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Managing Clinical Research in the Post-HIPAA World

Originally Published MX November/December 2003


The privacy rule will permanently alter the dynamics of relationships among sponsors, investigators, IRBs, and human subjects.

Benjamin S. Hayes and Jodi Finder

0311x48a.jpgPerhaps no previous statutory and regulatory scheme has garnered as much attention from—or incited as much anxiety within—the U.S. healthcare system as the Health Insurance Portability and Accountability Act of 1996 (HIPAA) and its implementing regulations (including the privacy rule) issued by the U.S. Department of Health and Human Services (HHS).1,2 The scope and complexity of HIPAA present compliance challenges that directly or indirectly affect virtually every aspect of the U.S. healthcare industry.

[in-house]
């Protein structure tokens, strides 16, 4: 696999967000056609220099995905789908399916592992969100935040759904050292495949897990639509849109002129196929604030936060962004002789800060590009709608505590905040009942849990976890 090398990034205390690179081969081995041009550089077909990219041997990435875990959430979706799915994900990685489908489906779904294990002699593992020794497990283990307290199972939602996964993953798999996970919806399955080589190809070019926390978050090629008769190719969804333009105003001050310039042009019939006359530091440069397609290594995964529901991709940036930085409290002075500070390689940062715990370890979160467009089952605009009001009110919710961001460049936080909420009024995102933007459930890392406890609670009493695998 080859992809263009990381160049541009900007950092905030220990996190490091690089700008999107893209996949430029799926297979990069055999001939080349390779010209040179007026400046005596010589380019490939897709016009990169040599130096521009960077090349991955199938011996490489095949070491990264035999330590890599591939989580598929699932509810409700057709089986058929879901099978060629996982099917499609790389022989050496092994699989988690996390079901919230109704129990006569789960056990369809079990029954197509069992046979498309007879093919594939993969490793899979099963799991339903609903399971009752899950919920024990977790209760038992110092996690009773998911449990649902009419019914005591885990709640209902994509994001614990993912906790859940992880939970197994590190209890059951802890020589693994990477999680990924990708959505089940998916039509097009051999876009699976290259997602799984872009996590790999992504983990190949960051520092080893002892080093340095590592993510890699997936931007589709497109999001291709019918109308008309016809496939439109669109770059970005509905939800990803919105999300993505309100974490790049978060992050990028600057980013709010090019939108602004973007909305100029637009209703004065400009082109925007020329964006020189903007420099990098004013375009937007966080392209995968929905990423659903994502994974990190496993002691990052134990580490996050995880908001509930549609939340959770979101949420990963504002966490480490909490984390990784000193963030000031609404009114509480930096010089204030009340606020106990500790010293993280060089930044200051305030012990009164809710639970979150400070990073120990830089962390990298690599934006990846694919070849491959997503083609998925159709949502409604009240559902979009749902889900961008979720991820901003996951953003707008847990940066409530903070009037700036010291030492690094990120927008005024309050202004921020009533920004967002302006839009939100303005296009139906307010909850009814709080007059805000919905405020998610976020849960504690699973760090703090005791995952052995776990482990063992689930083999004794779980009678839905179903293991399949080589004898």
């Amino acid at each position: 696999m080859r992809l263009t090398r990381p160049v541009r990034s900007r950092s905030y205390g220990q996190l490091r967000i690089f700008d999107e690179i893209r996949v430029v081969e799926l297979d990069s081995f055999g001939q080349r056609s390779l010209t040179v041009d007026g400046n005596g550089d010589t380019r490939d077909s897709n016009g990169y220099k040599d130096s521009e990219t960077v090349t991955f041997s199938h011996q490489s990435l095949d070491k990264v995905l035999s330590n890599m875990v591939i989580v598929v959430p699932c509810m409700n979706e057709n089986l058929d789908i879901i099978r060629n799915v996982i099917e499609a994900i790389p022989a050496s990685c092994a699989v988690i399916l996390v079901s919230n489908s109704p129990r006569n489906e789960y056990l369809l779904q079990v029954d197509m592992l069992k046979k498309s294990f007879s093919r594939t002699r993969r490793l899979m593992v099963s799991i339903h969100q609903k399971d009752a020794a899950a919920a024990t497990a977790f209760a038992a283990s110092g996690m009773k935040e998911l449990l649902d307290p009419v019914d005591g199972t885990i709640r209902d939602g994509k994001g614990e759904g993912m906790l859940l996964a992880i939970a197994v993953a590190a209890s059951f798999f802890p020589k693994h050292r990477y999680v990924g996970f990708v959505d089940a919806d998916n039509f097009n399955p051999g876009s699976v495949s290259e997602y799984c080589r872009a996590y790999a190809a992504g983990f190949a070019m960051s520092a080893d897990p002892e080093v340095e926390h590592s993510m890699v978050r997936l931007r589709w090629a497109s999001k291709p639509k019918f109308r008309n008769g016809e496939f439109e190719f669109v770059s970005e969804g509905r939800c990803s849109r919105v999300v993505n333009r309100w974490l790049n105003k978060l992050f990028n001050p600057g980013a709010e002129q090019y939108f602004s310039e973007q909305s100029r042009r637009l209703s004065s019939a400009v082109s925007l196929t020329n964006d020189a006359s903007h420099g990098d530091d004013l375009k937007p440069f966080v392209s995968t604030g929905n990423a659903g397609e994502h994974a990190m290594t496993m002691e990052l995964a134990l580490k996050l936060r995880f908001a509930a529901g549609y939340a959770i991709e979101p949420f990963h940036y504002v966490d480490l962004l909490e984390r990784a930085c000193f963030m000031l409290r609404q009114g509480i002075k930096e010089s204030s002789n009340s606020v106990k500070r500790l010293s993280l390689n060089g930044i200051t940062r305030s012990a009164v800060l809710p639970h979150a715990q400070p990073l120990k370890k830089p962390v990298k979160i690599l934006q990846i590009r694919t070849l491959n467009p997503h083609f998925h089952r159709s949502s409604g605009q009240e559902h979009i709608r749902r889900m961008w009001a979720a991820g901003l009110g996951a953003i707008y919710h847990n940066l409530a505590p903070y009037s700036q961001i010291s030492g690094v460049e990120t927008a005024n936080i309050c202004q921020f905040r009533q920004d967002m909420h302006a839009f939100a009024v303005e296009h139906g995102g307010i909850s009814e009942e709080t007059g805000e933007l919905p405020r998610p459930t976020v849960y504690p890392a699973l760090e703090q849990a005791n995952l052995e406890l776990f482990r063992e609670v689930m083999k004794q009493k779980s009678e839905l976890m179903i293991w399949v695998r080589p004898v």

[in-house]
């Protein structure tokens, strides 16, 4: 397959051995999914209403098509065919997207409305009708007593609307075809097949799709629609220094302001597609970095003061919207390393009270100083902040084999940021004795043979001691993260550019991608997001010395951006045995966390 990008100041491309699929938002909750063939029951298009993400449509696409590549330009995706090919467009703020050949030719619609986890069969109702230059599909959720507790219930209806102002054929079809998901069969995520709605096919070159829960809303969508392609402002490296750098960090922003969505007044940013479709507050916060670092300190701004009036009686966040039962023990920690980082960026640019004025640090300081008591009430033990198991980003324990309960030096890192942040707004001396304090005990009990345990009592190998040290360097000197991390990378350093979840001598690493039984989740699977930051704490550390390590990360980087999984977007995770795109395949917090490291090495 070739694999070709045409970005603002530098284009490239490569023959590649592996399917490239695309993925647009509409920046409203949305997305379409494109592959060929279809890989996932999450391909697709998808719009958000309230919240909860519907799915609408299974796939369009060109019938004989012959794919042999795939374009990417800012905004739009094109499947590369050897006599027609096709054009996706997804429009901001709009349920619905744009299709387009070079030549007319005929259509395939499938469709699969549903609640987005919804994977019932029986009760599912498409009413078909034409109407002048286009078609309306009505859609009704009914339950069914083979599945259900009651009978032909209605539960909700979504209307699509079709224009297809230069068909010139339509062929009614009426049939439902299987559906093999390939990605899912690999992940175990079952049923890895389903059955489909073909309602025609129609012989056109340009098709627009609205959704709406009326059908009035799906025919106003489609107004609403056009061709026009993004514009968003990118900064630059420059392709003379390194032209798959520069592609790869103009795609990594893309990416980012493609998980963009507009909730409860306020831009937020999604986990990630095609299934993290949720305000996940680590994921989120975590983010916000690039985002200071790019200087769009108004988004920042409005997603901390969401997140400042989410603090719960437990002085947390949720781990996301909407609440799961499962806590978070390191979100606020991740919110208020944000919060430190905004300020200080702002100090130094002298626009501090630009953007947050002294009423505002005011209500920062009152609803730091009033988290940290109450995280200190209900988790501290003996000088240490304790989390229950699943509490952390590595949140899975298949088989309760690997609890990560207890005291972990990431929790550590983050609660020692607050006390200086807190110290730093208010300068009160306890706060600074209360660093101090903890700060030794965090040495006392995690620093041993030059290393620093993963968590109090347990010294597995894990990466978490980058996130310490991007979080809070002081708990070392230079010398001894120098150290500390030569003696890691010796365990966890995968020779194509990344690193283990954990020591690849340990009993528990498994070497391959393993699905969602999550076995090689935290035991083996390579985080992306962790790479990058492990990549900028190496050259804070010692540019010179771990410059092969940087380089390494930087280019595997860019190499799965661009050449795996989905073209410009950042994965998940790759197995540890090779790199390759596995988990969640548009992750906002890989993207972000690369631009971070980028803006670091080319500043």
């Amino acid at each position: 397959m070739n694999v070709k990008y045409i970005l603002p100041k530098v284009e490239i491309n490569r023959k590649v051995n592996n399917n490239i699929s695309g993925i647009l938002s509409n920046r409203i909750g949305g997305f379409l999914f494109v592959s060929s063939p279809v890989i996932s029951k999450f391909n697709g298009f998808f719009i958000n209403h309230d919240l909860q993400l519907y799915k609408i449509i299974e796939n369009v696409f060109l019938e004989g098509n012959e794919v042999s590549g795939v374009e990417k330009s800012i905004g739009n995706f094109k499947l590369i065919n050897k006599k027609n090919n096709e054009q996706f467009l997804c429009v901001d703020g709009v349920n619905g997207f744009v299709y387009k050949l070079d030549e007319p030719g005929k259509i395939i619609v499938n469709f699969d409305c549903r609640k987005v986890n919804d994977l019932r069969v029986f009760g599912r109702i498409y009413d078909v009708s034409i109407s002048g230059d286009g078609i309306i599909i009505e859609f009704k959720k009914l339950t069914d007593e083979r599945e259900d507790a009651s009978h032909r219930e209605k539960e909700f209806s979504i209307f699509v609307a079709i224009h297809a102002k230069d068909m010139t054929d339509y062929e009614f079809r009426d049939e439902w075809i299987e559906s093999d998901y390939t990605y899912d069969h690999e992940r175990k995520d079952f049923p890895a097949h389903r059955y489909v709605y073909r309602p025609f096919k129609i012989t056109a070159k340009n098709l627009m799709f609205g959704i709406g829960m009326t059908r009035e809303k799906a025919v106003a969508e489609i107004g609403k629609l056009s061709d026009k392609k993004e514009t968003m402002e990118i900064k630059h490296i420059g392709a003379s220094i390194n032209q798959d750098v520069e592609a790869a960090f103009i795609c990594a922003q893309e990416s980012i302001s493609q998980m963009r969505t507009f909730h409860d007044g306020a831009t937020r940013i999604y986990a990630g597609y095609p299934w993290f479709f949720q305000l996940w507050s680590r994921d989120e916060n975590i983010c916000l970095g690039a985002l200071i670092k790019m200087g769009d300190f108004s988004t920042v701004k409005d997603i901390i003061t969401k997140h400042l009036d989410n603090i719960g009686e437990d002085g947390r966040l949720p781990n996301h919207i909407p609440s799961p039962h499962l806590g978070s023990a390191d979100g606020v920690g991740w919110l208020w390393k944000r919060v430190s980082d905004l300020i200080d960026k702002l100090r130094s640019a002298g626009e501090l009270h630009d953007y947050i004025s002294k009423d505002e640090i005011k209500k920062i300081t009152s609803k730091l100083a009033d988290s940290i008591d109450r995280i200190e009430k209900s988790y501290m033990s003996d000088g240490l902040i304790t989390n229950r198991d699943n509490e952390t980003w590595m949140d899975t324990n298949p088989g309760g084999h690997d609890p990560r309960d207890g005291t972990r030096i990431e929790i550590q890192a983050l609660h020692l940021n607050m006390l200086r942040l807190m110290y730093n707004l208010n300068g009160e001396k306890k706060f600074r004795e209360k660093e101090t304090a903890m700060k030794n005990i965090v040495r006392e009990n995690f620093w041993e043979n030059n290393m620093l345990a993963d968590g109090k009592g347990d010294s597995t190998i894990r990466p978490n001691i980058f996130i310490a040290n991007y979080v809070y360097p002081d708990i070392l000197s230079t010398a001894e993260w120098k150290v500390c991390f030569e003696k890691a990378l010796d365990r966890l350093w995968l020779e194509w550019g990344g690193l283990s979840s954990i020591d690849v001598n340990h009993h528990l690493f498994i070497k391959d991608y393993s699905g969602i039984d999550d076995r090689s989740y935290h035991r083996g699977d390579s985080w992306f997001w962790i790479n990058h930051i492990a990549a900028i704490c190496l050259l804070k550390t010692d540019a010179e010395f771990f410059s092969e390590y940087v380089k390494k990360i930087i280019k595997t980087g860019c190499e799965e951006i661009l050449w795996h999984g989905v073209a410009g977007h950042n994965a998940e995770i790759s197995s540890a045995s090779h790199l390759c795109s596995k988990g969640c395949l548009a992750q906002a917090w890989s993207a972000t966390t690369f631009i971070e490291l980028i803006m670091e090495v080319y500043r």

This article explores the specific impact that the privacy rule is likely to have in the area of clinical research. It focuses on the relationships among study sponsors, institutional review boards (IRBs), clinical investigators, and human subjects in that setting, and discusses how they are likely to be changed.

Traditional Roles of Clinical Research Participants

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